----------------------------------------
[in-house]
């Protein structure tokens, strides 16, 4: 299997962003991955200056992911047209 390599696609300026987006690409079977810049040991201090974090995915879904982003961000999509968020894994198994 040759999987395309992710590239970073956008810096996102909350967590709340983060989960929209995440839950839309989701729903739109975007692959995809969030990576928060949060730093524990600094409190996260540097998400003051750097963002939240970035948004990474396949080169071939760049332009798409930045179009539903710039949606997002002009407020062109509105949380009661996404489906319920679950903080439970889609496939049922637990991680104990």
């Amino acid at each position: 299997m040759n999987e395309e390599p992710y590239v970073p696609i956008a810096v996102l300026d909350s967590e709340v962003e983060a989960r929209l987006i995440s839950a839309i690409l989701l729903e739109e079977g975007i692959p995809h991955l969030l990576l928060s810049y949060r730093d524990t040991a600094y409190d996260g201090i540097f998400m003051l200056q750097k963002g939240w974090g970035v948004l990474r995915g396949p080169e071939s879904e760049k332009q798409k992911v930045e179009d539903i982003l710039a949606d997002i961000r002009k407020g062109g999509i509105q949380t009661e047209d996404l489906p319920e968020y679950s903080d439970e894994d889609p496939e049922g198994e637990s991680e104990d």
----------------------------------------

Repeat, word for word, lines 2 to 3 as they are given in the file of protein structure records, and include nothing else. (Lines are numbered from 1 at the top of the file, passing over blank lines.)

């Protein structure tokens, strides 16, 4: 299997962003991955200056992911047209 390599696609300026987006690409079977810049040991201090974090995915879904982003961000999509968020894994198994 040759999987395309992710590239970073956008810096996102909350967590709340983060989960929209995440839950839309989701729903739109975007692959995809969030990576928060949060730093524990600094409190996260540097998400003051750097963002939240970035948004990474396949080169071939760049332009798409930045179009539903710039949606997002002009407020062109509105949380009661996404489906319920679950903080439970889609496939049922637990991680104990």
């Amino acid at each position: 299997m040759n999987e395309e390599p992710y590239v970073p696609i956008a810096v996102l300026d909350s967590e709340v962003e983060a989960r929209l987006i995440s839950a839309i690409l989701l729903e739109e079977g975007i692959p995809h991955l969030l990576l928060s810049y949060r730093d524990t040991a600094y409190d996260g201090i540097f998400m003051l200056q750097k963002g939240w974090g970035v948004l990474r995915g396949p080169e071939s879904e760049k332009q798409k992911v930045e179009d539903i982003l710039a949606d997002i961000r002009k407020g062109g999509i509105q949380t009661e047209d996404l489906p319920e968020y679950s903080d439970e894994d889609p496939e049922g198994e637990s991680e104990d």